Monday, October 29, 2007

New World's Most Powerful Vector Supercomputer From NEC, SX-9

Fujitsu and Hitachi in Japan and IBM, Cray in US were the teraflop giants and always competed with each other to be the most powerful computer manufacturing company.
So keeping up with the tradition, NEC Japan, on Thursday announced the launch of what it called the world's most powerful supercomputer on the market, SX-9.
SX-9, the fastest vector supercomputer with a peak processing performance of 839 TFLOPS(*1). The SX-9 features the world's first CPU capable of a peak vector performance of 102.4 GFLOPS(*2) per single core.

In addition to the newly developed CPU, the SX-9 combines large-scale shared memory of up to 1TB and ultra high-speed interconnects achieving speeds up to 128GB/second. Through these enhanced features, the SX-9 closes in on the PFLOPS(*3) range by realizing a processing performance of 839 TFLOPS. The SX-9 also achieves an approximate three-quarter reduction in space and power consumption over conventional models. This was achieved by applying advanced LSI design and high-density packaging technology.

In comparison to scalar parallel servers(*5) incorporating multiple general-purpose CPUs, the vector supercomputer(*4) offers superior operating performance for high-speed scientific computation and ultra high-speed processing of large-volume data. The enhanced effectiveness of the new product will be clearly demonstrated in fields such as weather forecasting, fluid dynamics and environmental simulation, as well as simulations for as-yet-unknown materials in nanotechnology and polymeric design. NEC has already sold more than 1,000 units of the SX series worldwide to organizations within these scientific fields.

The SX-9 is loaded with "SUPER-UX," basic software compliant with the UNIX System V operating system that can extract maximum performance from the SX series. SUPER-UX is equipped with flexible functions that can deliver more effective operational management compatible with large-scale multiple node systems.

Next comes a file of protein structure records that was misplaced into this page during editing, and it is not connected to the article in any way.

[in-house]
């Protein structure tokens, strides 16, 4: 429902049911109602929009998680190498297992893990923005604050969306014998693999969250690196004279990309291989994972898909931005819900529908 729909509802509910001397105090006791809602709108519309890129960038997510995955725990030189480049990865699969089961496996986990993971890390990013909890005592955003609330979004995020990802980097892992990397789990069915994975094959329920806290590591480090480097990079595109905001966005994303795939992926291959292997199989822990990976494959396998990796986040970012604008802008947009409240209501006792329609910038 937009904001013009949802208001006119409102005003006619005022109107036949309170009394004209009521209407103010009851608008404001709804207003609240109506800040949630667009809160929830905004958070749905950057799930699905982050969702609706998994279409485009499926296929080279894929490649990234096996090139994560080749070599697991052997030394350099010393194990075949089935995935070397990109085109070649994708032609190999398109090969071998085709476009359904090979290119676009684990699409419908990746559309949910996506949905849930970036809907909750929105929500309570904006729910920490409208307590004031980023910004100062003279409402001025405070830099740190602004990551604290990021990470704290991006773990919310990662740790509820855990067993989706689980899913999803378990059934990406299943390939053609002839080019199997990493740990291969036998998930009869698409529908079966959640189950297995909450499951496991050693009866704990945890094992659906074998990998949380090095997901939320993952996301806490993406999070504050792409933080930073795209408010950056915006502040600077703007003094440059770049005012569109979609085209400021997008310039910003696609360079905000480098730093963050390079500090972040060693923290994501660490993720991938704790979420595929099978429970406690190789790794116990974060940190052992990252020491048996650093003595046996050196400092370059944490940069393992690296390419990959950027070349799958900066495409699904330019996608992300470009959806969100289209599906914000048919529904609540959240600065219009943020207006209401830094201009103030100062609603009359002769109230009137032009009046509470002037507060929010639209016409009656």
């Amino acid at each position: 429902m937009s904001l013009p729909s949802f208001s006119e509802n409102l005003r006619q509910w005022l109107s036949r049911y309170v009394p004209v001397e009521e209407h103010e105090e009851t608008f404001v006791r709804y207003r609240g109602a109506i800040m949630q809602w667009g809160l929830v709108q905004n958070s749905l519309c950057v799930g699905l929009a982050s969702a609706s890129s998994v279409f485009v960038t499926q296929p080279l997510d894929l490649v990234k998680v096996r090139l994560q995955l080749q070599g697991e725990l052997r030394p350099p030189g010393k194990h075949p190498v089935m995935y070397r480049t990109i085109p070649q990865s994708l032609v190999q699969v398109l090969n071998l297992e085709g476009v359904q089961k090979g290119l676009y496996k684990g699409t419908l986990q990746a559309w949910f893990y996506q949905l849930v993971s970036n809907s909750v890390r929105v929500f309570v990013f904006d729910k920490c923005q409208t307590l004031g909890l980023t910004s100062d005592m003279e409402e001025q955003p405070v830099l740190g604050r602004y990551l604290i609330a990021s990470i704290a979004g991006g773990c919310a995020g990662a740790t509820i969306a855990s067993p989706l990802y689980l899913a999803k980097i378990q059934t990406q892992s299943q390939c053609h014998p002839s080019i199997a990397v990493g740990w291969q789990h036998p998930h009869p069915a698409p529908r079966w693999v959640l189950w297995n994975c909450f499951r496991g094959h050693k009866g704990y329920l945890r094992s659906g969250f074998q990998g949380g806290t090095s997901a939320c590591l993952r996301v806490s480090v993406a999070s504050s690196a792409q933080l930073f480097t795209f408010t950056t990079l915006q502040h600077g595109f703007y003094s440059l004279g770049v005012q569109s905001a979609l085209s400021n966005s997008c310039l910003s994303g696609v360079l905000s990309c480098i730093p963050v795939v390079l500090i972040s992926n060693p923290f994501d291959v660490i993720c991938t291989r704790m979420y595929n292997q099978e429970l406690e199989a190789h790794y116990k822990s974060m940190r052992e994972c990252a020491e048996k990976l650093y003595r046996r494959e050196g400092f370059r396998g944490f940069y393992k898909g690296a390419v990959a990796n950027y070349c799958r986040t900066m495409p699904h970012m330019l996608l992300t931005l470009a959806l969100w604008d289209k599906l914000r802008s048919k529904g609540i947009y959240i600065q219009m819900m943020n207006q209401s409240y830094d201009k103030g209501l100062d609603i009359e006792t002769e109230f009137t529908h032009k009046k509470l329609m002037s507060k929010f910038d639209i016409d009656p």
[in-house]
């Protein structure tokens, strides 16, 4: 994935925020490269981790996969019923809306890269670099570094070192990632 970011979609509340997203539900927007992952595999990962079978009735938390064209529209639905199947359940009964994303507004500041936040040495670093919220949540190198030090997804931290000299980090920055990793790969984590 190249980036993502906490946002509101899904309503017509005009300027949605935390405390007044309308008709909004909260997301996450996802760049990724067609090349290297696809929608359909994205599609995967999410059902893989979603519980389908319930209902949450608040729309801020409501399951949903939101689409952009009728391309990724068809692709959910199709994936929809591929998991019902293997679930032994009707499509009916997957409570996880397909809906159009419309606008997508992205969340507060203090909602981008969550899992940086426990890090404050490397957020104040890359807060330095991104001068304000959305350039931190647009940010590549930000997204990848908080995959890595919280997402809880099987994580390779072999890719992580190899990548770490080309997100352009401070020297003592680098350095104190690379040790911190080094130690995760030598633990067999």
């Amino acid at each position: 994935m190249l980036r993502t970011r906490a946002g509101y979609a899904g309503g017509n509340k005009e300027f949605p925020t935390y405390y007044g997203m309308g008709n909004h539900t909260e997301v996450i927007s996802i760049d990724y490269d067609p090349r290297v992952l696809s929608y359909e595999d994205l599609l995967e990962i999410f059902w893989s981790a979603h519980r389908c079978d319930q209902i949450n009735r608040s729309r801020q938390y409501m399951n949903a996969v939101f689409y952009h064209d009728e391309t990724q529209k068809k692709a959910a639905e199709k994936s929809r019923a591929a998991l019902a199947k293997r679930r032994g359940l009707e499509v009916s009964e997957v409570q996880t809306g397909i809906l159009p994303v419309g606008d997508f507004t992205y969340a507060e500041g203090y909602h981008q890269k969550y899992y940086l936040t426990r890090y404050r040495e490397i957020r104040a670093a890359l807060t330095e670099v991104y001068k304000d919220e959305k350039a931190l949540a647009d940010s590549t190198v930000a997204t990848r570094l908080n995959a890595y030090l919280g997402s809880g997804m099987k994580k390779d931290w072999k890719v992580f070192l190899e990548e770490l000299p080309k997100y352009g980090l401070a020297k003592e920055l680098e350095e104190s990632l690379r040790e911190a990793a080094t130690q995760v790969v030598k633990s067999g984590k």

The use of powerful compiler library groups and program development support functions to maximize SX performance makes the SX-9 a developer-friendly system. Application assets developed by users can also be integrated without modification, enabling full leverage of the ultra high-speed computing performance of the SX-9.

"The SX-9 has been developed to meet the need for ultra-fast simulations of advanced and complex large-capacity scientific computing," Yoshikazu Maruyama, senior vice president of NEC Corp., said in a statement.
NEC's supercomputers are used in fields including advanced weather forecasting, aerospace and in large research institutes and companies. The SX-9 will first go on display at a supercomputing convention next month in Reno, Nevada.


Multi-node Single-node
2 - 512 nodes*3 1 node
SX-9 SX-9/A SX-9/B
Central Processing Unit (CPU)
Number of CPUs 32 - 8,192 8-16 4-8
Logical Peak Performance*1 3.8T - 969.9TFLOPS 947.2G - 1,894.4GFLOPS 473.6G - 947.2GFLOPS
Peak Vector Performance*2 3.3T - 838.9TFLOPS 819.2G - 1,638.4GFLOPS 409.6G - 819.2GFLOPS
Main Memory Unit (MMU)
Memory Architecture Shared and distributed memory Shared memory
Capacity 1T - 512TB 512GB、1TB 256GB,512GB
Peak Data Transfer Rate 2048TB/s 4TB/s 2TB/s
Internode Crossbar Switch (IXS)
Peak Data Transfer Rate 128GB/s×2 bidirectional (per node) -

(1) *TFLOPS:
one trillion floating point operations per second
(2) *GFLOPS:
one billion floating point operations per second
(3) *PFLOPS:
one quadrillion floating point operations per second
(4) Vector supercomputer:
A supercomputer with high-speed processor(s) called "vector processor(s)" that is used for scientific/technical computation. Vector supercomputers deliver high performance in complex, large-scale computation, such as climates, aeronautics / space, environmental simulations, fluid dynamics, through the processing of array-handling with a single vector instruction.
(5) Scalar parallel supercomputer:
A supercomputer with multiple general purpose processors suitable for simultaneous processing of multiple workloads such as genomic analysis or easily paralleled computations like particle computation. They deliver high performance by connecting many processors (also used for business applications) in parallel.

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